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Posts tagged ‘heart’


at·ten·tive –adjective  \ə-ˈten-tiv\

: mindful, observant
: heedful of the comfort of others: solicitious


As a child, summer reading was my favorite activity. Yes, I was that child. The one checking out the absolute maximum number of library books allowed. The one secretly absorbed under the covers, flashlight in hand, finishing just a few more chapters of The Secret Garden. The child engrossed in reading another Nancy Drew mystery. Curling up in the hammock under the green canopy of magnolias, maples, and mimosa trees, stretching out in the flattened back seat of the lumbering wood-paneled station wagon, or rocking steadily on Granny’s front porch, I paid no attention to summer’s oppressive heat, hairpin curves, or humidity.

Wondrously lost in a book, attentive to characters fully alive via my imagination, summer reading transported me to places and time periods far beyond those sweltering summer afternoons. These were my friends, attending to me as I did to them, stirring my imagination. Decades later, as an elementary school teacher and a mother of three little children, I returned repeatedly to the library, introducing my old book friends (along with discovering new ones) to my children or students.

This summer, noticing the frayed state of my heart and imagination, I remembered those playful days of being fully present to children’s literature. Where, now, was my playfulness of heart? God in His infinite kindness gently nudged me to be child-like. To rest. To heal. To rejuvenate. To enter Proverbs 16:24 afresh, attentive to pleasant words, honeycombs of soul sweetness and bone-healing goodness.

For the rest of the story, please join me over at Charity Singleton Craig’s place.


Advent: Watching for the Incognito


Red and white nature


“We may ignore, but we can nowhere evade, the presence of God. The world is crowded with Him. He walks everywhere incognito. And the incognito is not always hard to penetrate. The real labour is to remember, to attend. In fact, to come awake. Still more to remain awake.”

            (C. S. Lewis, Letters to Malcolm: Chiefly on Prayer, Harcourt, Inc., 1964, p. 75)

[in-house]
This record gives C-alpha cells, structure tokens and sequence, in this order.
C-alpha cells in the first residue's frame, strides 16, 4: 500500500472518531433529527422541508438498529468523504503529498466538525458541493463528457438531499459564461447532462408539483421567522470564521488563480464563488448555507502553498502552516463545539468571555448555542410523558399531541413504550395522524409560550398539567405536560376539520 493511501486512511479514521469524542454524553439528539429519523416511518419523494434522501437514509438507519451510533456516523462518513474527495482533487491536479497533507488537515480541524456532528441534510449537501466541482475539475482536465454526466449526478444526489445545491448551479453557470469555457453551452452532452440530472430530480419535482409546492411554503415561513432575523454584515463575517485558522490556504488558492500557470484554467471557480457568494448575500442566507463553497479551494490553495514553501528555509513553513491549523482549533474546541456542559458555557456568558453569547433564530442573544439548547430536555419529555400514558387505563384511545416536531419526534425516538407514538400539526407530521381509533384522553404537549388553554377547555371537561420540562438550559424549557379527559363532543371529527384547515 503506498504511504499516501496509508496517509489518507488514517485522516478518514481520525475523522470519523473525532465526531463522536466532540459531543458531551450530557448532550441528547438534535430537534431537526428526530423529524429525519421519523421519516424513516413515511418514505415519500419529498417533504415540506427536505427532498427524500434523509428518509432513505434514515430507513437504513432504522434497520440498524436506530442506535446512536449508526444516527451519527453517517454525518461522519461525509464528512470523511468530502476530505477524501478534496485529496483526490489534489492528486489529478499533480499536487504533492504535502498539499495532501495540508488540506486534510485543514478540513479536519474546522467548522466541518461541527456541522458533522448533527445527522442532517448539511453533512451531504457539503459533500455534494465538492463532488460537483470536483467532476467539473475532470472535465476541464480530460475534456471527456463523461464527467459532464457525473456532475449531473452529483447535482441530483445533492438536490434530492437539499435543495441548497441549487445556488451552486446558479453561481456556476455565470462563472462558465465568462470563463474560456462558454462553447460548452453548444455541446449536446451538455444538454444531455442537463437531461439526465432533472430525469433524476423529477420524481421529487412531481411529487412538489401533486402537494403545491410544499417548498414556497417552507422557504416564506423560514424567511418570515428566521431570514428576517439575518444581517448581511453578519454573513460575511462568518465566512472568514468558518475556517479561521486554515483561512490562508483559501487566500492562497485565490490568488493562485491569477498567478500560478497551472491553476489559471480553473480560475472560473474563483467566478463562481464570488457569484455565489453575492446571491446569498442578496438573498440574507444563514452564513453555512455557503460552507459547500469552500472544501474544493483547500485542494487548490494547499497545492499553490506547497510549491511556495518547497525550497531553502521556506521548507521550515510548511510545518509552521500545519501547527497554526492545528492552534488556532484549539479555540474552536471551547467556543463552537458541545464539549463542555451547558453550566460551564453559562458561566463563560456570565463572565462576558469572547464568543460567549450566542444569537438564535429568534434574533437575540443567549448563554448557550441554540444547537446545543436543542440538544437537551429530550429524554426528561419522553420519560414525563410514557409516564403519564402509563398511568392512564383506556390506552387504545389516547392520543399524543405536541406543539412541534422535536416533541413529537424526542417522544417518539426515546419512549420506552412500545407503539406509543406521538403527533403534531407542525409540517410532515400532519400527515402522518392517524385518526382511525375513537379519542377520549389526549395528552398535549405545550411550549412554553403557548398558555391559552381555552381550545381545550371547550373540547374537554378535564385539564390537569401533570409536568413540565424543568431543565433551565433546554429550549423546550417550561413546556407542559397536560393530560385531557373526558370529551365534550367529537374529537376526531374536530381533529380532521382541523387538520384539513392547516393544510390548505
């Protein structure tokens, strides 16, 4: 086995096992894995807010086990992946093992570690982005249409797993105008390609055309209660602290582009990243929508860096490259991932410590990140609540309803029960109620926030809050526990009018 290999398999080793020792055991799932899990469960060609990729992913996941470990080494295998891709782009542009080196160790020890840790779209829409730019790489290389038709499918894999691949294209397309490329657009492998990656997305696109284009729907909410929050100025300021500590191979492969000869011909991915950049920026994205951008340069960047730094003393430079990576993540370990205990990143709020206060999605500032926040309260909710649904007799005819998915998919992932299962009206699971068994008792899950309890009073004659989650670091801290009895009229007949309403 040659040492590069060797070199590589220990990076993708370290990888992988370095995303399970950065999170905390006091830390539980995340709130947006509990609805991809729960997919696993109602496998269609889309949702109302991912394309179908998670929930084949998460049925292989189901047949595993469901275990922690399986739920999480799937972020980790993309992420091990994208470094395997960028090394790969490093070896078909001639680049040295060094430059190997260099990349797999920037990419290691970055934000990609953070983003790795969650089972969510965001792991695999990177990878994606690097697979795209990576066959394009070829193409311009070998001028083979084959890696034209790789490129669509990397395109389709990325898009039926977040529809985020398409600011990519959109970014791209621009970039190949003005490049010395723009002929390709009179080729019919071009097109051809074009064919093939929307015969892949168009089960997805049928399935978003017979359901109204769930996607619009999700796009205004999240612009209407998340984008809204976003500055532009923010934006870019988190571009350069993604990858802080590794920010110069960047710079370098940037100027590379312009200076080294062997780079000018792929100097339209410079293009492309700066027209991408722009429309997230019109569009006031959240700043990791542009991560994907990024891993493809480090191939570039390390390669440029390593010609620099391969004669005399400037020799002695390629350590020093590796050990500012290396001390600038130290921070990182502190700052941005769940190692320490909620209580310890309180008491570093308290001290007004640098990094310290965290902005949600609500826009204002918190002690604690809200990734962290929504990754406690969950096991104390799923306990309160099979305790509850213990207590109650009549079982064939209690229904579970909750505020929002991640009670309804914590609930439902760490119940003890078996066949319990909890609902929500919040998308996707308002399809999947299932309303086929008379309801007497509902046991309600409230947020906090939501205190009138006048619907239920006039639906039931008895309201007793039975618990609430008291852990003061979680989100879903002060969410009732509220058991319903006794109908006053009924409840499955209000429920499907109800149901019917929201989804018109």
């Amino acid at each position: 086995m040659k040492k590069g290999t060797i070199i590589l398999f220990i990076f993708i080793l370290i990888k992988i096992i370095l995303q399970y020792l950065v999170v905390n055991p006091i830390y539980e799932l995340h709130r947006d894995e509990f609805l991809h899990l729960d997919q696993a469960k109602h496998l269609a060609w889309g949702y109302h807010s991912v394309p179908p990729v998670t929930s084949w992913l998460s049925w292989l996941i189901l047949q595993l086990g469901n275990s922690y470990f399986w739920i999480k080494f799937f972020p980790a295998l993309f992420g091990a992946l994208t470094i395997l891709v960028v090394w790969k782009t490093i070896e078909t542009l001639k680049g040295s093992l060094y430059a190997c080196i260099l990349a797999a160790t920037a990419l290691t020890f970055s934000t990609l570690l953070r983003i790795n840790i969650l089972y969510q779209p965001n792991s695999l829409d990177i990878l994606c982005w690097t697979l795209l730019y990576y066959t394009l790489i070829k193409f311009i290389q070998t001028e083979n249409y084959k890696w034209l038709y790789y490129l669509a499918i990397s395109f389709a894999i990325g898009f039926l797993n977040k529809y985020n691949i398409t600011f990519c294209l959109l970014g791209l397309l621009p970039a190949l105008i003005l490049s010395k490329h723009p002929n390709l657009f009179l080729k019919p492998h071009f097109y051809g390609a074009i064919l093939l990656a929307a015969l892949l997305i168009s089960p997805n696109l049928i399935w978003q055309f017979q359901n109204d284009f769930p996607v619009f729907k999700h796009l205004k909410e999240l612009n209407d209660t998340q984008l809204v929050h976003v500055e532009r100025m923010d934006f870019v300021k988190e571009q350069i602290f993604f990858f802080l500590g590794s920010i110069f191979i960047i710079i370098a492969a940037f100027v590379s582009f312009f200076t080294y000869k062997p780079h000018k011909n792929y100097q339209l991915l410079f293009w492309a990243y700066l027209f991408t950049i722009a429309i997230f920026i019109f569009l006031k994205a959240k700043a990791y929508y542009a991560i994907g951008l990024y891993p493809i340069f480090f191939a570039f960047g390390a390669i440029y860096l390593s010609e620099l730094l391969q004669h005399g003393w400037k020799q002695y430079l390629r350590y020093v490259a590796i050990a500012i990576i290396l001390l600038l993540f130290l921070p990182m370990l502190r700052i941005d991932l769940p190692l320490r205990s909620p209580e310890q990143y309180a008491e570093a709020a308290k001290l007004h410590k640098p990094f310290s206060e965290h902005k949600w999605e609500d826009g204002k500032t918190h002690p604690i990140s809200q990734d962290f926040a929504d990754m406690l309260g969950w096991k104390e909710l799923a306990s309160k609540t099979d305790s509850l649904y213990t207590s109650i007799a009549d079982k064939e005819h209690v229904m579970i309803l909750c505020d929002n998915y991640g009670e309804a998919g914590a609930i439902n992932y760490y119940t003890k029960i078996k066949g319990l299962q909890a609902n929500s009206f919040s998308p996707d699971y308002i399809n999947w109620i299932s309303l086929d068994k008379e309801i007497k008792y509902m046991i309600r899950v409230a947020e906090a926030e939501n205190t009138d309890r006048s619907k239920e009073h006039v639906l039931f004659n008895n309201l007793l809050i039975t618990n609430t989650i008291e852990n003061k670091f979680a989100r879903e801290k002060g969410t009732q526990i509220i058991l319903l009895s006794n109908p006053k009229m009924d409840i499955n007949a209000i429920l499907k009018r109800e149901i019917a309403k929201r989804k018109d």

During Advent, we wait and watch.

Watching requires being alert.

Being alert means I notice.

I notice what is happening around me and within me.

I pay attention to the Presence of God in the ordinary moments of this day.

God, this Advent, may I notice Your heart. May I notice my heart.

Keep me alert.

Keep me awake.

Keep me aware of Your incognito Presence.

© Lane M. Arnold, 2013

Advent’s First Sunday

The First Sunday in Advent


The Collect. 1928 The Book of Common Prayer

Almighty God, give us grace that we may cast away the works of darkness, and put upon us the armour of light, now in the time of this mortal life, in which thy Son Jesus Christ came to visit us in great humility; that in the last day, when he shall come again in his glorious majesty to judge both the quick and the dead, we may rise to the life immortal, through him who liveth and reigneth with thee and the Holy Ghost, now and ever. Amen.

This Collect is to be repeated every day, after the other Collects in Advent, until Christmas Day.



Grace to be aware of Grace.

 Grace to banish the works of darkness.

 Light to be aware of Light.

 Light to armor against the darkness.

Grace and Light now





Grace and Light




shall come





Armor of

Grace and Light

‘Round my







Lane M. Arnold

Truth Lent



Ash Wednesday: humbling reminder of who I am in relation to the great I AM.

Noticing what is lent to me by the One who made me.

Giving up what is too important to me to let in what is most important for me.